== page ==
Platis Gialos, Sifnos
This tiny, rustic beach shack may not look like much, but as the name suggests, Omega 3 is the best fish restaurant on Sifnos.
Tsipouro is a type of brandy made from the grape residue left over from wine production. It may not sound too appealing, but we found ourselves drinking it a little too easily. And this is the first thing you should order when you claim your pastel-painted seat in Mosaico’s intimate courtyard for the evening. The chef here turns out especially good Greek mezze, like eggplant and lamb meatballs smothered in tomato sauce and baked into stews in little terra-cotta pots that are traditional in the Cycladic kitchen. The way to go: Sit outside while enjoying the cool night air but be sure to pop your head into the bar before you leave. Shelves heave with a mishmash of crockery, bottles of booze, the odd ancient urn, and a television so old, it may be the first version ever released. This is an ouzeri with personality. The food is always good, and sometimes (if you’re lucky) a few local musicians strike up during the meal.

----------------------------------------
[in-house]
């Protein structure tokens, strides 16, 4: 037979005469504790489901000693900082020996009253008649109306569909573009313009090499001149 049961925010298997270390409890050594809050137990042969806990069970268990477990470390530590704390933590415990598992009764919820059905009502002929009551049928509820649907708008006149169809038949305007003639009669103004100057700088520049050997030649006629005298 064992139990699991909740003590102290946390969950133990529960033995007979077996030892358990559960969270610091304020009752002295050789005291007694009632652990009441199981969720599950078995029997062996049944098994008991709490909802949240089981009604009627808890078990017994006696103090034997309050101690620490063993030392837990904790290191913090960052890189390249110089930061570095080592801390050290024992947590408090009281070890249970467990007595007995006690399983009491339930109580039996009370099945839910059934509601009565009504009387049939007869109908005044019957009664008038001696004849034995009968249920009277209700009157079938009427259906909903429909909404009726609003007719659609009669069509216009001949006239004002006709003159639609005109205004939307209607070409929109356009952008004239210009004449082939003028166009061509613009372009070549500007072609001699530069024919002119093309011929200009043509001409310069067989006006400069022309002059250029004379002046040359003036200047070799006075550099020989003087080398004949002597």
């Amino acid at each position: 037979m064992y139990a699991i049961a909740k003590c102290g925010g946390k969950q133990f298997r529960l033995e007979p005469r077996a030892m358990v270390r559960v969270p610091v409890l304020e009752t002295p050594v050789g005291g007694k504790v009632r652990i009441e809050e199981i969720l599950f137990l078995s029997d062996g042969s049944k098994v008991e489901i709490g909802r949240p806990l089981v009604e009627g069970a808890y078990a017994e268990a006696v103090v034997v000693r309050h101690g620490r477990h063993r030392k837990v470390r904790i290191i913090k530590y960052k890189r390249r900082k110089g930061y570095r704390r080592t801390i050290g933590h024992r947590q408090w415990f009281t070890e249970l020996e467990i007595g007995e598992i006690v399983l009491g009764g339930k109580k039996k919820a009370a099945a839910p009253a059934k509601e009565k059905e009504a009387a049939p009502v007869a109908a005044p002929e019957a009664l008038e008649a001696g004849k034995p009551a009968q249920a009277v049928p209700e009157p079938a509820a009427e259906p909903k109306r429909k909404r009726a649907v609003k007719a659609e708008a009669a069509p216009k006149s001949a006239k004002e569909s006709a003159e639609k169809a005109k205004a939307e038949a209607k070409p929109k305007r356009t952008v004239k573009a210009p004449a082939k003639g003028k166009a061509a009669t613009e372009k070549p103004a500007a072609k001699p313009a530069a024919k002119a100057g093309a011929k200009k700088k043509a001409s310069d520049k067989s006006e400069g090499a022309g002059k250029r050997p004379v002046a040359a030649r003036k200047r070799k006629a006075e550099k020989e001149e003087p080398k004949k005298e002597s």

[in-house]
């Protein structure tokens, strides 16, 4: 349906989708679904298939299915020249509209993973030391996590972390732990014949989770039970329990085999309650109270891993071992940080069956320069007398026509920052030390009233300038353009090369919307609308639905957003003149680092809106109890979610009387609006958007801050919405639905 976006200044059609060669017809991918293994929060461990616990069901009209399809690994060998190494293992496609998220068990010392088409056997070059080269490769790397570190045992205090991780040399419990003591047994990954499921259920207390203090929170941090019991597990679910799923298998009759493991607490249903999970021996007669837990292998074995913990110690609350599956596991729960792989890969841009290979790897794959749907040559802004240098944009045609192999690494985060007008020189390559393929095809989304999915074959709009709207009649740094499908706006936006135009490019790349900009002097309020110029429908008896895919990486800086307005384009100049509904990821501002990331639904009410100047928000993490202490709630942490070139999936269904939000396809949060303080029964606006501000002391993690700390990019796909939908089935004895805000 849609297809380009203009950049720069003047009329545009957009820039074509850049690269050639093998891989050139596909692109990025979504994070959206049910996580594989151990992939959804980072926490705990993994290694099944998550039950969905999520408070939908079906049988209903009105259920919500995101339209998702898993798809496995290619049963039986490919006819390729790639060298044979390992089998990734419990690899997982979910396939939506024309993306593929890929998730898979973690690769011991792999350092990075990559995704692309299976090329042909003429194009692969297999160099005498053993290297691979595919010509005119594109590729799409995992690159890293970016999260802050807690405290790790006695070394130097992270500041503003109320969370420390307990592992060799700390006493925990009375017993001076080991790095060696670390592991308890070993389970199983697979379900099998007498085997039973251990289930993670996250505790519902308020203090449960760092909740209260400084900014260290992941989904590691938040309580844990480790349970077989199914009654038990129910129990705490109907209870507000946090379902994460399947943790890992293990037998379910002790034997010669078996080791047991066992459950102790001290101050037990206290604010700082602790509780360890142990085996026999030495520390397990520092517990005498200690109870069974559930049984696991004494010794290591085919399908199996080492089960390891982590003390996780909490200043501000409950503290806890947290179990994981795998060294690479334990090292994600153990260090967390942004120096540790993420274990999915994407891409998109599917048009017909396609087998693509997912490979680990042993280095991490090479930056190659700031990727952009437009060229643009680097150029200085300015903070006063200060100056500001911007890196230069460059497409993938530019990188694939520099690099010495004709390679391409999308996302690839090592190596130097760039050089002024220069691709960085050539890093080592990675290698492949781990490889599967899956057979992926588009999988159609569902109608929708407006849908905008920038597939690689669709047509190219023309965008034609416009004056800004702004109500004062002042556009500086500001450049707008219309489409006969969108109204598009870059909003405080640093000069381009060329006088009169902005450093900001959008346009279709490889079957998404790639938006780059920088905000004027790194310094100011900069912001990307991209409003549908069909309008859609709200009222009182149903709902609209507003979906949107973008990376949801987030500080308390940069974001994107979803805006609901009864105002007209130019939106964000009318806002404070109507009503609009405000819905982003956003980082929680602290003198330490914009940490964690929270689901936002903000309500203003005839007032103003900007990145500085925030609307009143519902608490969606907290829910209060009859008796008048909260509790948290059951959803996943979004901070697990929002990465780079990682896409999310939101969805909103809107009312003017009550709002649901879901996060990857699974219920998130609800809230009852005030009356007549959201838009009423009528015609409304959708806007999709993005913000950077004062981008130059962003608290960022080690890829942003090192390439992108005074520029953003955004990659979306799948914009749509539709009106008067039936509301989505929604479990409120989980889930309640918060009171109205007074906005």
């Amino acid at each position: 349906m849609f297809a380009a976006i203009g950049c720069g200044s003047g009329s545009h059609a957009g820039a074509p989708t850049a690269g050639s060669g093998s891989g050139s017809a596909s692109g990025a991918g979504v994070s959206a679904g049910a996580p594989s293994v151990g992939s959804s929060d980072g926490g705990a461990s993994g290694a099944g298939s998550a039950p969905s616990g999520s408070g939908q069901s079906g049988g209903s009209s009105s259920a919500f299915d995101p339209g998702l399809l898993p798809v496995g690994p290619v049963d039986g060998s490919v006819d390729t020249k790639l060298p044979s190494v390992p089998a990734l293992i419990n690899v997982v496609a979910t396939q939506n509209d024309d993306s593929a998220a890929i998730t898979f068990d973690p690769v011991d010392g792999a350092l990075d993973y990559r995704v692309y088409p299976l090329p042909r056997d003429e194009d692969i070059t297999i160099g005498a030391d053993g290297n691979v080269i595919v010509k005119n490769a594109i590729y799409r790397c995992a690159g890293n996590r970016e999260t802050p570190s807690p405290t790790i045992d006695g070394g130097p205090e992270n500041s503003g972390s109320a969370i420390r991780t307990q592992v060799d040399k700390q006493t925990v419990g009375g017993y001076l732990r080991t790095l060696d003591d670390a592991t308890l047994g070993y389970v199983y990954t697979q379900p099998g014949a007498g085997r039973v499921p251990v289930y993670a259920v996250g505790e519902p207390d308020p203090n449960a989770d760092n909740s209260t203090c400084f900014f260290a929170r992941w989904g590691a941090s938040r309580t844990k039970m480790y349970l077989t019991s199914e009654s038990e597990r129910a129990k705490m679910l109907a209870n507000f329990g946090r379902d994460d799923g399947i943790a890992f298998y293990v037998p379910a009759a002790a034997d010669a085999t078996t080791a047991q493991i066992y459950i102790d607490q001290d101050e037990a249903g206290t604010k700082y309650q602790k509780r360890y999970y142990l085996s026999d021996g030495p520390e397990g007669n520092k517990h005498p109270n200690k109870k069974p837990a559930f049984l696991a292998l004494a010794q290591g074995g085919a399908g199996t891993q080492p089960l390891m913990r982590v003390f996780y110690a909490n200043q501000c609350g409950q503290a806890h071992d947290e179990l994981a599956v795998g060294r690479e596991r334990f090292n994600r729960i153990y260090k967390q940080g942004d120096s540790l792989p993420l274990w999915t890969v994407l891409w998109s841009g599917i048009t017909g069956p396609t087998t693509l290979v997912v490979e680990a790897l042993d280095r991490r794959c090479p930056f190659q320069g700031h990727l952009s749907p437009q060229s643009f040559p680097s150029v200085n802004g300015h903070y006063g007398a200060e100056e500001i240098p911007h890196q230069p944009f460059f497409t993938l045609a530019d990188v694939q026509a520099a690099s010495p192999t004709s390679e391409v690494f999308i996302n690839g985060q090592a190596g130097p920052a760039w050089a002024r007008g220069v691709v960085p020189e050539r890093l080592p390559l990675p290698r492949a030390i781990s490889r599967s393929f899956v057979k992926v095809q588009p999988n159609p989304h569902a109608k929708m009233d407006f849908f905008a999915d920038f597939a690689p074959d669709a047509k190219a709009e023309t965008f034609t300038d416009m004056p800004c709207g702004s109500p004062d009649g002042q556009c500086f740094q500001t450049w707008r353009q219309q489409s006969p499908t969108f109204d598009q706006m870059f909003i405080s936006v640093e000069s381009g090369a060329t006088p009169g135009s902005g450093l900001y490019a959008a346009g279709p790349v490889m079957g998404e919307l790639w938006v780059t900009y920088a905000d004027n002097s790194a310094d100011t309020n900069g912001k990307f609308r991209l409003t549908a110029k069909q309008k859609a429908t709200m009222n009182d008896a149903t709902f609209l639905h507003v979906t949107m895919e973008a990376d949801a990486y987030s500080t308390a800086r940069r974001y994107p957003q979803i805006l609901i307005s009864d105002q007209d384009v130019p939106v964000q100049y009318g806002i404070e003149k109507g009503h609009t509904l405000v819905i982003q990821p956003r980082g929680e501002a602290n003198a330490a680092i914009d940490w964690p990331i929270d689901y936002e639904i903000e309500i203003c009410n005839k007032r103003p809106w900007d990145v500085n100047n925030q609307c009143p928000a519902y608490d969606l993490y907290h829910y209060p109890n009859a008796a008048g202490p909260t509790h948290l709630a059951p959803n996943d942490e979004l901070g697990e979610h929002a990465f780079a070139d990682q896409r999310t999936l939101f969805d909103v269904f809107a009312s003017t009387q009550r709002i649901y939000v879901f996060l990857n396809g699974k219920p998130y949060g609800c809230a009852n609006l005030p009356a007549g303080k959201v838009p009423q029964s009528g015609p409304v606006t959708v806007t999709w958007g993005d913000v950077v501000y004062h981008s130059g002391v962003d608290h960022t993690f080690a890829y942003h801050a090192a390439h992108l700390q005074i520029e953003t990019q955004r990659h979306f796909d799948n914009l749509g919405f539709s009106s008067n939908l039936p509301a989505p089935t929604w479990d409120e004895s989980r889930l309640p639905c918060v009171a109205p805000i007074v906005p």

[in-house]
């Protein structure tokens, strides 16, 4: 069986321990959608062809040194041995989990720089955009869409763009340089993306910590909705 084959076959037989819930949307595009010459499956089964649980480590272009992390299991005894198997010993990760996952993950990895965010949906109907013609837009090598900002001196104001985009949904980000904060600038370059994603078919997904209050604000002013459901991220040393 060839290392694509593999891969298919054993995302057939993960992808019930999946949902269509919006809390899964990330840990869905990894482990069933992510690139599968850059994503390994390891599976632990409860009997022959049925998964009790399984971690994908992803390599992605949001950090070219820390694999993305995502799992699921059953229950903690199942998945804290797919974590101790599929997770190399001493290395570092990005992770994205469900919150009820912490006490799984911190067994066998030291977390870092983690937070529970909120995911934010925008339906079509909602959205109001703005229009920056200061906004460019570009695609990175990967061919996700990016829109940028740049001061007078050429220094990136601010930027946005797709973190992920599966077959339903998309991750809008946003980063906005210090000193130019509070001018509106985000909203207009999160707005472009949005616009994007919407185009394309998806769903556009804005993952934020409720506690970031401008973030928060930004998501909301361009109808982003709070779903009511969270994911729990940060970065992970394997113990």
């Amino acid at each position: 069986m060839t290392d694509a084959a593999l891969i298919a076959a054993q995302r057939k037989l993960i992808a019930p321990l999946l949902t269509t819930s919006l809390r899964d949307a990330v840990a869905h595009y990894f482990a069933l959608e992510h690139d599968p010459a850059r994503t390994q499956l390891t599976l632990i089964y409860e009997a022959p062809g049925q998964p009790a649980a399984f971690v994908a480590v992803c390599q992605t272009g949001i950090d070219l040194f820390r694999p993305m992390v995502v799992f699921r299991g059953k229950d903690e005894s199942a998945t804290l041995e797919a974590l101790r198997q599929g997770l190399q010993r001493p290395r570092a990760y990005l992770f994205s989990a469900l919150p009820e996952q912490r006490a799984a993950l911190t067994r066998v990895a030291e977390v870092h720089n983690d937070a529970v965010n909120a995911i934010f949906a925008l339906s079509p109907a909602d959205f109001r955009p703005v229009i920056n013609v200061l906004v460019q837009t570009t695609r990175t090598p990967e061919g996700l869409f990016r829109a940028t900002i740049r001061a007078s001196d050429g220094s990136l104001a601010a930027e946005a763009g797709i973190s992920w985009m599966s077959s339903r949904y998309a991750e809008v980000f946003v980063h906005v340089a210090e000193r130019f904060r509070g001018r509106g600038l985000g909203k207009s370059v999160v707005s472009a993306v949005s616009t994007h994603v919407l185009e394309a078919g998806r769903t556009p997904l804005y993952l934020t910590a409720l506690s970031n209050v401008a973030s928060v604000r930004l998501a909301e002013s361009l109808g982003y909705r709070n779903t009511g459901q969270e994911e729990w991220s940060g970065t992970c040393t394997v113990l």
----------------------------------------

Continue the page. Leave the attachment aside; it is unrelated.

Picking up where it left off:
Vathi Beach, Sifnos
You’ll probably recognize the ochre terra-cotta pots and plates here as the handiwork of the nearby Atsonios kiln (the island’s best ceramicists). And just like the tableware, the food hasn’t changed much since the place opened decades ago. Herbs and vegetables still come direct from the owner’s garden and the day’s catch is pulled up by fisherman a few feet from the tavern door. Every salad is topped with a mound of mizithra (a local cheese with a loose texture and a milder flavor than the more popular feta), and even the lamb for mastello (a traditional Sifniot dish in which lamb is marinated in red wine and slow-cooked for hours) is roasted atop a pile of vine branches pulled from nearby trees.